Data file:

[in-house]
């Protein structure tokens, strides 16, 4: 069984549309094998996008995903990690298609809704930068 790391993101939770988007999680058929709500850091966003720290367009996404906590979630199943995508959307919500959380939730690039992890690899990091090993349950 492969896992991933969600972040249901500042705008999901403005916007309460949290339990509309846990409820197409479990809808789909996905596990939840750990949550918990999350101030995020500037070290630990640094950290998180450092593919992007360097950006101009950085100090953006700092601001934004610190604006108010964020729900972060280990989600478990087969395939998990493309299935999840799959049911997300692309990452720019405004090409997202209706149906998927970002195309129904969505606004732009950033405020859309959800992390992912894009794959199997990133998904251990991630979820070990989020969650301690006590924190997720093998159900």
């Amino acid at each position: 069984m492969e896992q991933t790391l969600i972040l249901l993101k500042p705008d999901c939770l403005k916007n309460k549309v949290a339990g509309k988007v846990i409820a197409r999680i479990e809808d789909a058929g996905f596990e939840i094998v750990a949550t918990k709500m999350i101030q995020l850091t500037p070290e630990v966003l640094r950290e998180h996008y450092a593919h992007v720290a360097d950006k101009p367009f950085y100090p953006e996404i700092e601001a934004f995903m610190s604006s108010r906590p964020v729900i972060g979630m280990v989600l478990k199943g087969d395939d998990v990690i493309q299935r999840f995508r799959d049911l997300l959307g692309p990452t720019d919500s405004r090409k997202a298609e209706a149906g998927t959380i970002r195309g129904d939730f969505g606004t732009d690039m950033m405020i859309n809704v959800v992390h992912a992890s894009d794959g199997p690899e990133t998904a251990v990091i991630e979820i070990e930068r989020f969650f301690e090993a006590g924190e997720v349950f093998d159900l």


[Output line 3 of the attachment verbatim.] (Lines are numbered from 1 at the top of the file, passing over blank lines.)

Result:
């Amino acid at each position: 069984m492969e896992q991933t790391l969600i972040l249901l993101k500042p705008d999901c939770l403005k916007n309460k549309v949290a339990g509309k988007v846990i409820a197409r999680i479990e809808d789909a058929g996905f596990e939840i094998v750990a949550t918990k709500m999350i101030q995020l850091t500037p070290e630990v966003l640094r950290e998180h996008y450092a593919h992007v720290a360097d950006k101009p367009f950085y100090p953006e996404i700092e601001a934004f995903m610190s604006s108010r906590p964020v729900i972060g979630m280990v989600l478990k199943g087969d395939d998990v990690i493309q299935r999840f995508r799959d049911l997300l959307g692309p990452t720019d919500s405004r090409k997202a298609e209706a149906g998927t959380i970002r195309g129904d939730f969505g606004t732009d690039m950033m405020i859309n809704v959800v992390h992912a992890s894009d794959g199997p690899e990133t998904a251990v990091i991630e979820i070990e930068r989020f969650f301690e090993a006590g924190e997720v349950f093998d159900l």